Gunn also talked about the difficulty women in any business including entertainment seem to have in demanding the same financial rewards as men in comparable positions. In fact, Jennifer Lawrence recently made headlines talking about inequality of pay between male and female actors. In Equity, Naomi makes a bold statement that she likes money. “There’s nothing wrong  with women saying that we can be ambitious and that we can want the same things that men have traditionally wanted, ” Gunn said. “It’s become really an important topic of conversation, and people are starting to say, ‘I’m going to demand the same things my male colleagues or compatriots get.’ There is a ways to go, but strides are being made.”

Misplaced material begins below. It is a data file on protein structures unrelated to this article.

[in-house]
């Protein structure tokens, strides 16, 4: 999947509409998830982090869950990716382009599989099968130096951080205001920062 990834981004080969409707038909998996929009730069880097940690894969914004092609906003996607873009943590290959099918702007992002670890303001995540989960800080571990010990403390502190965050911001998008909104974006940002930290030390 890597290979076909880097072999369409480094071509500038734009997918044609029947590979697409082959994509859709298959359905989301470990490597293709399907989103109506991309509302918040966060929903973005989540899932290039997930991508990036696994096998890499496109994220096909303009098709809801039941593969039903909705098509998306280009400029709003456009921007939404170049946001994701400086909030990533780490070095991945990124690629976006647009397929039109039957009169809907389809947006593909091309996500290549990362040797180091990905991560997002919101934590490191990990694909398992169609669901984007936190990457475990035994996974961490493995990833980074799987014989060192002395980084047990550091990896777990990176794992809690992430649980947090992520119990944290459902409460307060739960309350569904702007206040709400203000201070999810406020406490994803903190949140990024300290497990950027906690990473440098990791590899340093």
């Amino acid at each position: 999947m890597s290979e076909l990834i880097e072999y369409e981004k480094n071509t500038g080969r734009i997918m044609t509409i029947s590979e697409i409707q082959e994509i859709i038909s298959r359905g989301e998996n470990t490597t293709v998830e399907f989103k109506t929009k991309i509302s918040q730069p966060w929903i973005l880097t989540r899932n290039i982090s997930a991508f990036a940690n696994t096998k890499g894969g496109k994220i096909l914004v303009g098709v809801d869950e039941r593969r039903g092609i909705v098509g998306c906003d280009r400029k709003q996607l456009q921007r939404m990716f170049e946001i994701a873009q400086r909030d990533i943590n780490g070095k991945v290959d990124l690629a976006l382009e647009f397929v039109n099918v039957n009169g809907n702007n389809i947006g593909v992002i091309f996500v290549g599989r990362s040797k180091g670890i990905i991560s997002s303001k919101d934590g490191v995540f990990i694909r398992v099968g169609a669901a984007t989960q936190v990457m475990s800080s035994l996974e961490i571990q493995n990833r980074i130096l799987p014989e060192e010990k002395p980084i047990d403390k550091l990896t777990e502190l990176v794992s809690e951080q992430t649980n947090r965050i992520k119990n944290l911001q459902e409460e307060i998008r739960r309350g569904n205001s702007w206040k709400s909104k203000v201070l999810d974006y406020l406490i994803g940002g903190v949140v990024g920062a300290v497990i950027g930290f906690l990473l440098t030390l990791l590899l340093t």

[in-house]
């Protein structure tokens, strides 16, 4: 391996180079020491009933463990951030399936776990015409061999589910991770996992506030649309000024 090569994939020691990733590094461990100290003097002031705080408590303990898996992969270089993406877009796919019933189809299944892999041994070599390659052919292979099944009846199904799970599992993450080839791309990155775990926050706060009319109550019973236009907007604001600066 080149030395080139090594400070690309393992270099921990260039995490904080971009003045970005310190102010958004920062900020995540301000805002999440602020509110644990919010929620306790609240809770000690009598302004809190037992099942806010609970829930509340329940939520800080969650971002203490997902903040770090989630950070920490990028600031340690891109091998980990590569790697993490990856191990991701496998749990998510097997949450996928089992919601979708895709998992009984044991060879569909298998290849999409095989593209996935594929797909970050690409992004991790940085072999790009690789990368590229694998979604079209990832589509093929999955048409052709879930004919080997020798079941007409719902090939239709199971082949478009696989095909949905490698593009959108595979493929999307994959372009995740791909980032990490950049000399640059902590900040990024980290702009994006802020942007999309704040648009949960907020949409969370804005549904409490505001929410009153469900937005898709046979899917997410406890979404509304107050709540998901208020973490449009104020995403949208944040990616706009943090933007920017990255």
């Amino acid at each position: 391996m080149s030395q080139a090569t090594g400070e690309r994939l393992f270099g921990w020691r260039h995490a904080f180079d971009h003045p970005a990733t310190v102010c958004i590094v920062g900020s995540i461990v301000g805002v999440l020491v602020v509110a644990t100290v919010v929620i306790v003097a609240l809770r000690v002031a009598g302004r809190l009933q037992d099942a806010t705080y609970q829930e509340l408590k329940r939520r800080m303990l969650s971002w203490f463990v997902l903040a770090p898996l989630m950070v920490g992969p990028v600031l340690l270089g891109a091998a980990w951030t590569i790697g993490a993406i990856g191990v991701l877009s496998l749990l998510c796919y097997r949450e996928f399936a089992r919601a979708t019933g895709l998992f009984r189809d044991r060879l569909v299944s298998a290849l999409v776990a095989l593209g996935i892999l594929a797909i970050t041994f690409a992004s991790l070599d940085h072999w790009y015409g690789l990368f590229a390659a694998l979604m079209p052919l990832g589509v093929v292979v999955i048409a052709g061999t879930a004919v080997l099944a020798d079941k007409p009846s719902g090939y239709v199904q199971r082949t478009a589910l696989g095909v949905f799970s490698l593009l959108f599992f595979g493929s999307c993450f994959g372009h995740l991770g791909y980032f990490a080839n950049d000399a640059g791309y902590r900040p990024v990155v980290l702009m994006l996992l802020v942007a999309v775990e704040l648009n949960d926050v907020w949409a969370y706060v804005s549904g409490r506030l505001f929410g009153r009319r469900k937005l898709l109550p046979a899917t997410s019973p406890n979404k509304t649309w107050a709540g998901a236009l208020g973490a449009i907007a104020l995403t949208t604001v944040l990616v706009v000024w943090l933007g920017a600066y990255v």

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As for Sully, which opens September 9, she plays a psychologist investigating the actions of airline captain Sully Sullenberger (Tom Hanks), the hero pilot who so skillfully landed his stricken passenger jet in the Hudson River, saving all aboard. She says it was a dream working for Clint Eastwood, who doesn’t use a lot of words when he directs. “There would be times when I wouldn’t even know we were rolling, and I was told about that, and suddenly I  think, ‘Oh, I was just fixing my hair and what?’ But he was so generous and he was so kind, ” she said. “And I think after one take that I did, I got a compliment after a scene where I turned, and he’s behind me setting up another shot, and he looked at me and said, ‘Sensational.’ I thought I’d just reached a pinnacle in my career. Certainly that’s something I will never forget.”